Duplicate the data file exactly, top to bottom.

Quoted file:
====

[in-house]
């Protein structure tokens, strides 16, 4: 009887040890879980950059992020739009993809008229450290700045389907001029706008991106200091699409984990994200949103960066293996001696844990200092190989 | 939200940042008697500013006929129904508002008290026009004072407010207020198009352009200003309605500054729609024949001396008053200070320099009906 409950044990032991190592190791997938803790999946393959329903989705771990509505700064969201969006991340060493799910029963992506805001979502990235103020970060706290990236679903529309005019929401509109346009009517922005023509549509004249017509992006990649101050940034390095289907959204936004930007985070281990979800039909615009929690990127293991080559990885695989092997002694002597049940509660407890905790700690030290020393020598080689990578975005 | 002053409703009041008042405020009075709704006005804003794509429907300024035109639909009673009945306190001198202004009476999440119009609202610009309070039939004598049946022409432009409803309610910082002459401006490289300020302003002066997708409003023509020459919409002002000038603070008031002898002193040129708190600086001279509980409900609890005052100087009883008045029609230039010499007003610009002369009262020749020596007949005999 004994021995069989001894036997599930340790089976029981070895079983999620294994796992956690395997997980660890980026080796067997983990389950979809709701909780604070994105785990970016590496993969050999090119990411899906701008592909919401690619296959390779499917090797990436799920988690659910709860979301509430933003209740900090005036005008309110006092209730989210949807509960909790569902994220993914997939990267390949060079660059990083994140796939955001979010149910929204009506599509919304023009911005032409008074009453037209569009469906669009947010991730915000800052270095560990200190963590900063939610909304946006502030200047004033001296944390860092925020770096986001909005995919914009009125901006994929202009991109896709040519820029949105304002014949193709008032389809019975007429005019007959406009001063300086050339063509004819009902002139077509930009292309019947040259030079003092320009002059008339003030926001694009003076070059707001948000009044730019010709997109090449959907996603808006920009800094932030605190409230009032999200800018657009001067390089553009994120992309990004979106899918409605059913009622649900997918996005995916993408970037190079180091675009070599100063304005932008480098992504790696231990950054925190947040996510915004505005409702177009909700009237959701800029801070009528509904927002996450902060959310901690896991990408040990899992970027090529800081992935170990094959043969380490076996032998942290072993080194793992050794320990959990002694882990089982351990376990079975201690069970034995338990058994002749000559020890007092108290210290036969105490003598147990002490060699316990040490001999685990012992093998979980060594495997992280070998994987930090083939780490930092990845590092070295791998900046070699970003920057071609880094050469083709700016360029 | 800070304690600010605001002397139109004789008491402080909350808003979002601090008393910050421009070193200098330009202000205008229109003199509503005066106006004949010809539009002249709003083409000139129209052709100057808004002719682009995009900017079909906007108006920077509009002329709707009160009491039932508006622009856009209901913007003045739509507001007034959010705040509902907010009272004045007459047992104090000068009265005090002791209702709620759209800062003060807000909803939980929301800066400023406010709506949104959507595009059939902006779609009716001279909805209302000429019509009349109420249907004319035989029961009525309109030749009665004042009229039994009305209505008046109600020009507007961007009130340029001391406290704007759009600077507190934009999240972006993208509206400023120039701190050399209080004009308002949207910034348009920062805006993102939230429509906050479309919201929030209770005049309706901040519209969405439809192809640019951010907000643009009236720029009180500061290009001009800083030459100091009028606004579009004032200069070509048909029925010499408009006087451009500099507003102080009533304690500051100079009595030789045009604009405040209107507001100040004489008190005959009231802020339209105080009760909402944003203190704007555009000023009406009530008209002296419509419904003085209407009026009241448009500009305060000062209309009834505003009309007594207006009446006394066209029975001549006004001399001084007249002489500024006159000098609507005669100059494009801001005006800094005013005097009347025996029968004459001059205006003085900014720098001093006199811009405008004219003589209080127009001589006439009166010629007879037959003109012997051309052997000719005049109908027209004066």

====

[in-house]
């Protein structure tokens, strides 16, 4: 009887040890879980950059992020739009993809008229450290700045389907001029706008991106200091699409984990994200949103960066293996001696844990200092190989 | 939200940042008697500013006929129904508002008290026009004072407010207020198009352009200003309605500054729609024949001396008053200070320099009906 409950044990032991190592190791997938803790999946393959329903989705771990509505700064969201969006991340060493799910029963992506805001979502990235103020970060706290990236679903529309005019929401509109346009009517922005023509549509004249017509992006990649101050940034390095289907959204936004930007985070281990979800039909615009929690990127293991080559990885695989092997002694002597049940509660407890905790700690030290020393020598080689990578975005 | 002053409703009041008042405020009075709704006005804003794509429907300024035109639909009673009945306190001198202004009476999440119009609202610009309070039939004598049946022409432009409803309610910082002459401006490289300020302003002066997708409003023509020459919409002002000038603070008031002898002193040129708190600086001279509980409900609890005052100087009883008045029609230039010499007003610009002369009262020749020596007949005999 004994021995069989001894036997599930340790089976029981070895079983999620294994796992956690395997997980660890980026080796067997983990389950979809709701909780604070994105785990970016590496993969050999090119990411899906701008592909919401690619296959390779499917090797990436799920988690659910709860979301509430933003209740900090005036005008309110006092209730989210949807509960909790569902994220993914997939990267390949060079660059990083994140796939955001979010149910929204009506599509919304023009911005032409008074009453037209569009469906669009947010991730915000800052270095560990200190963590900063939610909304946006502030200047004033001296944390860092925020770096986001909005995919914009009125901006994929202009991109896709040519820029949105304002014949193709008032389809019975007429005019007959406009001063300086050339063509004819009902002139077509930009292309019947040259030079003092320009002059008339003030926001694009003076070059707001948000009044730019010709997109090449959907996603808006920009800094932030605190409230009032999200800018657009001067390089553009994120992309990004979106899918409605059913009622649900997918996005995916993408970037190079180091675009070599100063304005932008480098992504790696231990950054925190947040996510915004505005409702177009909700009237959701800029801070009528509904927002996450902060959310901690896991990408040990899992970027090529800081992935170990094959043969380490076996032998942290072993080194793992050794320990959990002694882990089982351990376990079975201690069970034995338990058994002749000559020890007092108290210290036969105490003598147990002490060699316990040490001999685990012992093998979980060594495997992280070998994987930090083939780490930092990845590092070295791998900046070699970003920057071609880094050469083709700016360029 | 800070304690600010605001002397139109004789008491402080909350808003979002601090008393910050421009070193200098330009202000205008229109003199509503005066106006004949010809539009002249709003083409000139129209052709100057808004002719682009995009900017079909906007108006920077509009002329709707009160009491039932508006622009856009209901913007003045739509507001007034959010705040509902907010009272004045007459047992104090000068009265005090002791209702709620759209800062003060807000909803939980929301800066400023406010709506949104959507595009059939902006779609009716001279909805209302000429019509009349109420249907004319035989029961009525309109030749009665004042009229039994009305209505008046109600020009507007961007009130340029001391406290704007759009600077507190934009999240972006993208509206400023120039701190050399209080004009308002949207910034348009920062805006993102939230429509906050479309919201929030209770005049309706901040519209969405439809192809640019951010907000643009009236720029009180500061290009001009800083030459100091009028606004579009004032200069070509048909029925010499408009006087451009500099507003102080009533304690500051100079009595030789045009604009405040209107507001100040004489008190005959009231802020339209105080009760909402944003203190704007555009000023009406009530008209002296419509419904003085209407009026009241448009500009305060000062209309009834505003009309007594207006009446006394066209029975001549006004001399001084007249002489500024006159000098609507005669100059494009801001005006800094005013005097009347025996029968004459001059205006003085900014720098001093006199811009405008004219003589209080127009001589006439009166010629007879037959003109012997051309052997000719005049109908027209004066």